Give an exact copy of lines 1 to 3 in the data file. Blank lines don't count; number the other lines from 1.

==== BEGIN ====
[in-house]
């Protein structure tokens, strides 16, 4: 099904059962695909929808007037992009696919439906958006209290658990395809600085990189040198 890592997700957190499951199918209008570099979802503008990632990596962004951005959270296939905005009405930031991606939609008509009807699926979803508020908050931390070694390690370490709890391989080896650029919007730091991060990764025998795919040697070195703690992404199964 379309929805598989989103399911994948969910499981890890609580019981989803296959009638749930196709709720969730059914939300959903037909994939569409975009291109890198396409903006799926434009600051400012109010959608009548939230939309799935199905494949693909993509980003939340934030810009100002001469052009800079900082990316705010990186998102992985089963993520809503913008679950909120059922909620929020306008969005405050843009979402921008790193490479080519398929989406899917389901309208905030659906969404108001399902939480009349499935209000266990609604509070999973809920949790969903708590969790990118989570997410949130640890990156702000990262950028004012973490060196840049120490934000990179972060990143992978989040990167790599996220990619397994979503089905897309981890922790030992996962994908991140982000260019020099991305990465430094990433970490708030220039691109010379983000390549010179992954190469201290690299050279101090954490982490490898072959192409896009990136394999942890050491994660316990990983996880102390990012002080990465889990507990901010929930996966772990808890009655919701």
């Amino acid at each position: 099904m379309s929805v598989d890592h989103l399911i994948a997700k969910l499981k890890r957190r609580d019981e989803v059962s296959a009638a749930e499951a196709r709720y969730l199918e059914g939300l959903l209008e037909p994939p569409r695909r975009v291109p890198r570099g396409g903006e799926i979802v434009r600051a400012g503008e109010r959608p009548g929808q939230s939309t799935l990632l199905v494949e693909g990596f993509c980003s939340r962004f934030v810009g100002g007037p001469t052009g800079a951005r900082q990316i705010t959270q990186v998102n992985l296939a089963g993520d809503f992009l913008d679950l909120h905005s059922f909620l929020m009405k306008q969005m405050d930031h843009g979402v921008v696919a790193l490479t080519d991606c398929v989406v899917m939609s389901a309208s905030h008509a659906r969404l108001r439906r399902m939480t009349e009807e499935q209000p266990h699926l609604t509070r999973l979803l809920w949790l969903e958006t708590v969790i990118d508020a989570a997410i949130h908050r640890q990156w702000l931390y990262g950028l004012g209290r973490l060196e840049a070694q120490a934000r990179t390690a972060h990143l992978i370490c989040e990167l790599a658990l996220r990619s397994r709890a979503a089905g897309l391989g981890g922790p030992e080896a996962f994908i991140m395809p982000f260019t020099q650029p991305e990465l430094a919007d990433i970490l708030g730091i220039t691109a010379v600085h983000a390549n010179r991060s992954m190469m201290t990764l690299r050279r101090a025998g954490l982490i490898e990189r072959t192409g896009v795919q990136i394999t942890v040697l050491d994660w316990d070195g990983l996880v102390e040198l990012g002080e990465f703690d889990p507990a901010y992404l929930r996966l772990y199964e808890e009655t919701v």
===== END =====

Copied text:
[in-house]
């Protein structure tokens, strides 16, 4: 099904059962695909929808007037992009696919439906958006209290658990395809600085990189040198 890592997700957190499951199918209008570099979802503008990632990596962004951005959270296939905005009405930031991606939609008509009807699926979803508020908050931390070694390690370490709890391989080896650029919007730091991060990764025998795919040697070195703690992404199964 379309929805598989989103399911994948969910499981890890609580019981989803296959009638749930196709709720969730059914939300959903037909994939569409975009291109890198396409903006799926434009600051400012109010959608009548939230939309799935199905494949693909993509980003939340934030810009100002001469052009800079900082990316705010990186998102992985089963993520809503913008679950909120059922909620929020306008969005405050843009979402921008790193490479080519398929989406899917389901309208905030659906969404108001399902939480009349499935209000266990609604509070999973809920949790969903708590969790990118989570997410949130640890990156702000990262950028004012973490060196840049120490934000990179972060990143992978989040990167790599996220990619397994979503089905897309981890922790030992996962994908991140982000260019020099991305990465430094990433970490708030220039691109010379983000390549010179992954190469201290690299050279101090954490982490490898072959192409896009990136394999942890050491994660316990990983996880102390990012002080990465889990507990901010929930996966772990808890009655919701």
């Amino acid at each position: 099904m379309s929805v598989d890592h989103l399911i994948a997700k969910l499981k890890r957190r609580d019981e989803v059962s296959a009638a749930e499951a196709r709720y969730l199918e059914g939300l959903l209008e037909p994939p569409r695909r975009v291109p890198r570099g396409g903006e799926i979802v434009r600051a400012g503008e109010r959608p009548g929808q939230s939309t799935l990632l199905v494949e693909g990596f993509c980003s939340r962004f934030v810009g100002g007037p001469t052009g800079a951005r900082q990316i705010t959270q990186v998102n992985l296939a089963g993520d809503f992009l913008d679950l909120h905005s059922f909620l929020m009405k306008q969005m405050d930031h843009g979402v921008v696919a790193l490479t080519d991606c398929v989406v899917m939609s389901a309208s905030h008509a659906r969404l108001r439906r399902m939480t009349e009807e499935q209000p266990h699926l609604t509070r999973l979803l809920w949790l969903e958006t708590v969790i990118d508020a989570a997410i949130h908050r640890q990156w702000l931390y990262g950028l004012g209290r973490l060196e840049a070694q120490a934000r990179t390690a972060h990143l992978i370490c989040e990167l790599a658990l996220r990619s397994r709890a979503a089905g897309l391989g981890g922790p030992e080896a996962f994908i991140m395809p982000f260019t020099q650029p991305e990465l430094a919007d990433i970490l708030g730091i220039t691109a010379v600085h983000a390549n010179r991060s992954m190469m201290t990764l690299r050279r101090a025998g954490l982490i490898e990189r072959t192409g896009v795919q990136i394999t942890v040697l050491d994660w316990d070195g990983l996880v102390e040198l990012g002080e990465f703690d889990p507990a901010y992404l929930r996966l772990y199964e808890e009655t919701v």